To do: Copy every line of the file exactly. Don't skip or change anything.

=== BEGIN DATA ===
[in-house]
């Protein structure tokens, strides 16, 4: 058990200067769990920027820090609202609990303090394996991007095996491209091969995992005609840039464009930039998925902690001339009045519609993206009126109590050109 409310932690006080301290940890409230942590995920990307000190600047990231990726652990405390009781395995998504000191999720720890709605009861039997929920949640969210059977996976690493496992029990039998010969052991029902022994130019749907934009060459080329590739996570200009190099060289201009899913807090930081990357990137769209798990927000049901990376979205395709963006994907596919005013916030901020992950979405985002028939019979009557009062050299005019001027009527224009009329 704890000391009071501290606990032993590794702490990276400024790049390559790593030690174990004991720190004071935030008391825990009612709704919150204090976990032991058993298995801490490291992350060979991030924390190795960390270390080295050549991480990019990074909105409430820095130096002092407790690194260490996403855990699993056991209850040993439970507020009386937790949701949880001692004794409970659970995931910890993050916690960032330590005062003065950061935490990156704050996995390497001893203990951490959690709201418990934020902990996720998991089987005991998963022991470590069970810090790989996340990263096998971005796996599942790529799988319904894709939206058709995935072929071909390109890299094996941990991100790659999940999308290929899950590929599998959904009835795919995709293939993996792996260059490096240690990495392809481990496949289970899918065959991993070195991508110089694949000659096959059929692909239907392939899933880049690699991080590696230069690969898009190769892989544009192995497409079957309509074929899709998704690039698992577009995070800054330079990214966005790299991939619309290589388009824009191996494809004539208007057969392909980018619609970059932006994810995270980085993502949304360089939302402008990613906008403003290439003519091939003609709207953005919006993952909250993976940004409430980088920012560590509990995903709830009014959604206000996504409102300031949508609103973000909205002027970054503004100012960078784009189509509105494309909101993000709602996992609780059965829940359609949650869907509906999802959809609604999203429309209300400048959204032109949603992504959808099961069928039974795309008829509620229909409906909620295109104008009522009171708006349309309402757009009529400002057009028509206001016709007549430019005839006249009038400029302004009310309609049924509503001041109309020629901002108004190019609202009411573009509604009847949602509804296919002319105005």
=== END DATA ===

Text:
[in-house]
């Protein structure tokens, strides 16, 4: 058990200067769990920027820090609202609990303090394996991007095996491209091969995992005609840039464009930039998925902690001339009045519609993206009126109590050109 409310932690006080301290940890409230942590995920990307000190600047990231990726652990405390009781395995998504000191999720720890709605009861039997929920949640969210059977996976690493496992029990039998010969052991029902022994130019749907934009060459080329590739996570200009190099060289201009899913807090930081990357990137769209798990927000049901990376979205395709963006994907596919005013916030901020992950979405985002028939019979009557009062050299005019001027009527224009009329 704890000391009071501290606990032993590794702490990276400024790049390559790593030690174990004991720190004071935030008391825990009612709704919150204090976990032991058993298995801490490291992350060979991030924390190795960390270390080295050549991480990019990074909105409430820095130096002092407790690194260490996403855990699993056991209850040993439970507020009386937790949701949880001692004794409970659970995931910890993050916690960032330590005062003065950061935490990156704050996995390497001893203990951490959690709201418990934020902990996720998991089987005991998963022991470590069970810090790989996340990263096998971005796996599942790529799988319904894709939206058709995935072929071909390109890299094996941990991100790659999940999308290929899950590929599998959904009835795919995709293939993996792996260059490096240690990495392809481990496949289970899918065959991993070195991508110089694949000659096959059929692909239907392939899933880049690699991080590696230069690969898009190769892989544009192995497409079957309509074929899709998704690039698992577009995070800054330079990214966005790299991939619309290589388009824009191996494809004539208007057969392909980018619609970059932006994810995270980085993502949304360089939302402008990613906008403003290439003519091939003609709207953005919006993952909250993976940004409430980088920012560590509990995903709830009014959604206000996504409102300031949508609103973000909205002027970054503004100012960078784009189509509105494309909101993000709602996992609780059965829940359609949650869907509906999802959809609604999203429309209300400048959204032109949603992504959808099961069928039974795309008829509620229909409906909620295109104008009522009171708006349309309402757009009529400002057009028509206001016709007549430019005839006249009038400029302004009310309609049924509503001041109309020629901002108004190019609202009411573009509604009847949602509804296919002319105005």